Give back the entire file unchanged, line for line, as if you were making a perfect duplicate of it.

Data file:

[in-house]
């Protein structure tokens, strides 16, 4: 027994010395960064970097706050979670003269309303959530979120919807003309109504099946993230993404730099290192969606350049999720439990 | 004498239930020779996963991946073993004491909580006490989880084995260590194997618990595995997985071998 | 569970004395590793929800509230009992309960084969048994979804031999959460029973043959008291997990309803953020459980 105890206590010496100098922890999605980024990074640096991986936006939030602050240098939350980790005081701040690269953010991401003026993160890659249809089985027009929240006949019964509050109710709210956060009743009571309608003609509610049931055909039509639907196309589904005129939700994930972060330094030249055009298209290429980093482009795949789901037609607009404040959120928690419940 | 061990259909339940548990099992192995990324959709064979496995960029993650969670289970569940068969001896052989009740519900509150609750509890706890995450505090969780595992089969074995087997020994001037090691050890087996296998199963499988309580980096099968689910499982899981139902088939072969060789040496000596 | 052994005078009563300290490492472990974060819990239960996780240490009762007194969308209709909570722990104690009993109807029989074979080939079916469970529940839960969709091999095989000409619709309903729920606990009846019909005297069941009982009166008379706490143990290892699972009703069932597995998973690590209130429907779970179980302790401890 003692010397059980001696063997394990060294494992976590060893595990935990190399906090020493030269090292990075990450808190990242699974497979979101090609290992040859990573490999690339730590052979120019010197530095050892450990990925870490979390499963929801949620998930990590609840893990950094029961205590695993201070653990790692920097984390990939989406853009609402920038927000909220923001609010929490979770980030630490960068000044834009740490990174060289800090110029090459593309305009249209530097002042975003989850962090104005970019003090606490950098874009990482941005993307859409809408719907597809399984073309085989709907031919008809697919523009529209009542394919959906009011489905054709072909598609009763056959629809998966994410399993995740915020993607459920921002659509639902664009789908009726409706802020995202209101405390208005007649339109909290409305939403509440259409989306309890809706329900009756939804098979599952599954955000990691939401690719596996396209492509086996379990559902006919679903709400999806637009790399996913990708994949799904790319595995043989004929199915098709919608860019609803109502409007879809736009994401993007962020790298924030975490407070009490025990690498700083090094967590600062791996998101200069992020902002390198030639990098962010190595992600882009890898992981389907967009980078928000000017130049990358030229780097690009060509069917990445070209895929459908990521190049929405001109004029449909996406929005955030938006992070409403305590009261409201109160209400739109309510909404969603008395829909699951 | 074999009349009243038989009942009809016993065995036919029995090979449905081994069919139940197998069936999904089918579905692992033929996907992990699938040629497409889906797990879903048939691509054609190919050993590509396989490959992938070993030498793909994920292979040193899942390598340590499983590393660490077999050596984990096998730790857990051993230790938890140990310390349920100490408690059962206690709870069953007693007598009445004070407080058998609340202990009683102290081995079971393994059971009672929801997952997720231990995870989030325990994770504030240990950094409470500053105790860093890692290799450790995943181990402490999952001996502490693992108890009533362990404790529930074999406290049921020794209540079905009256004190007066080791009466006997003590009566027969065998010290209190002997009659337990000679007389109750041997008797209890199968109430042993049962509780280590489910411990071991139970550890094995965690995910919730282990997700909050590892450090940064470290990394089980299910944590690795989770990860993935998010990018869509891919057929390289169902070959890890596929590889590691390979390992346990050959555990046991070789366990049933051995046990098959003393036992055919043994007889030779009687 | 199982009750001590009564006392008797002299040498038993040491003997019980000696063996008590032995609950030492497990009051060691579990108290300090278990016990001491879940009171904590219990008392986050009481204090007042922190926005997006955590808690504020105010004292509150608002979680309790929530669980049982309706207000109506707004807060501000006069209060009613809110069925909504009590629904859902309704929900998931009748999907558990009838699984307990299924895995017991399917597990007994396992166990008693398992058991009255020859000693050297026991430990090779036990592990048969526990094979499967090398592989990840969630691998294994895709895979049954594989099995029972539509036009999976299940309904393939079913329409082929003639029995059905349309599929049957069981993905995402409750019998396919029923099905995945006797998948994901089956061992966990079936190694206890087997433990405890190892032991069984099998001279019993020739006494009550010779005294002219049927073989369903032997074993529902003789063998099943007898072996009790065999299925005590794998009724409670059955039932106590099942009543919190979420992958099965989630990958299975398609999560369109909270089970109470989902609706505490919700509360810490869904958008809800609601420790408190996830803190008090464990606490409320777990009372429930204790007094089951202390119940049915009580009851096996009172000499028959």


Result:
[in-house]
């Protein structure tokens, strides 16, 4: 027994010395960064970097706050979670003269309303959530979120919807003309109504099946993230993404730099290192969606350049999720439990 | 004498239930020779996963991946073993004491909580006490989880084995260590194997618990595995997985071998 | 569970004395590793929800509230009992309960084969048994979804031999959460029973043959008291997990309803953020459980 105890206590010496100098922890999605980024990074640096991986936006939030602050240098939350980790005081701040690269953010991401003026993160890659249809089985027009929240006949019964509050109710709210956060009743009571309608003609509610049931055909039509639907196309589904005129939700994930972060330094030249055009298209290429980093482009795949789901037609607009404040959120928690419940 | 061990259909339940548990099992192995990324959709064979496995960029993650969670289970569940068969001896052989009740519900509150609750509890706890995450505090969780595992089969074995087997020994001037090691050890087996296998199963499988309580980096099968689910499982899981139902088939072969060789040496000596 | 052994005078009563300290490492472990974060819990239960996780240490009762007194969308209709909570722990104690009993109807029989074979080939079916469970529940839960969709091999095989000409619709309903729920606990009846019909005297069941009982009166008379706490143990290892699972009703069932597995998973690590209130429907779970179980302790401890 003692010397059980001696063997394990060294494992976590060893595990935990190399906090020493030269090292990075990450808190990242699974497979979101090609290992040859990573490999690339730590052979120019010197530095050892450990990925870490979390499963929801949620998930990590609840893990950094029961205590695993201070653990790692920097984390990939989406853009609402920038927000909220923001609010929490979770980030630490960068000044834009740490990174060289800090110029090459593309305009249209530097002042975003989850962090104005970019003090606490950098874009990482941005993307859409809408719907597809399984073309085989709907031919008809697919523009529209009542394919959906009011489905054709072909598609009763056959629809998966994410399993995740915020993607459920921002659509639902664009789908009726409706802020995202209101405390208005007649339109909290409305939403509440259409989306309890809706329900009756939804098979599952599954955000990691939401690719596996396209492509086996379990559902006919679903709400999806637009790399996913990708994949799904790319595995043989004929199915098709919608860019609803109502409007879809736009994401993007962020790298924030975490407070009490025990690498700083090094967590600062791996998101200069992020902002390198030639990098962010190595992600882009890898992981389907967009980078928000000017130049990358030229780097690009060509069917990445070209895929459908990521190049929405001109004029449909996406929005955030938006992070409403305590009261409201109160209400739109309510909404969603008395829909699951 | 074999009349009243038989009942009809016993065995036919029995090979449905081994069919139940197998069936999904089918579905692992033929996907992990699938040629497409889906797990879903048939691509054609190919050993590509396989490959992938070993030498793909994920292979040193899942390598340590499983590393660490077999050596984990096998730790857990051993230790938890140990310390349920100490408690059962206690709870069953007693007598009445004070407080058998609340202990009683102290081995079971393994059971009672929801997952997720231990995870989030325990994770504030240990950094409470500053105790860093890692290799450790995943181990402490999952001996502490693992108890009533362990404790529930074999406290049921020794209540079905009256004190007066080791009466006997003590009566027969065998010290209190002997009659337990000679007389109750041997008797209890199968109430042993049962509780280590489910411990071991139970550890094995965690995910919730282990997700909050590892450090940064470290990394089980299910944590690795989770990860993935998010990018869509891919057929390289169902070959890890596929590889590691390979390992346990050959555990046991070789366990049933051995046990098959003393036992055919043994007889030779009687 | 199982009750001590009564006392008797002299040498038993040491003997019980000696063996008590032995609950030492497990009051060691579990108290300090278990016990001491879940009171904590219990008392986050009481204090007042922190926005997006955590808690504020105010004292509150608002979680309790929530669980049982309706207000109506707004807060501000006069209060009613809110069925909504009590629904859902309704929900998931009748999907558990009838699984307990299924895995017991399917597990007994396992166990008693398992058991009255020859000693050297026991430990090779036990592990048969526990094979499967090398592989990840969630691998294994895709895979049954594989099995029972539509036009999976299940309904393939079913329409082929003639029995059905349309599929049957069981993905995402409750019998396919029923099905995945006797998948994901089956061992966990079936190694206890087997433990405890190892032991069984099998001279019993020739006494009550010779005294002219049927073989369903032997074993529902003789063998099943007898072996009790065999299925005590794998009724409670059955039932106590099942009543919190979420992958099965989630990958299975398609999560369109909270089970109470989902609706505490919700509360810490869904958008809800609601420790408190996830803190008090464990606490409320777990009372429930204790007094089951202390119940049915009580009851096996009172000499028959």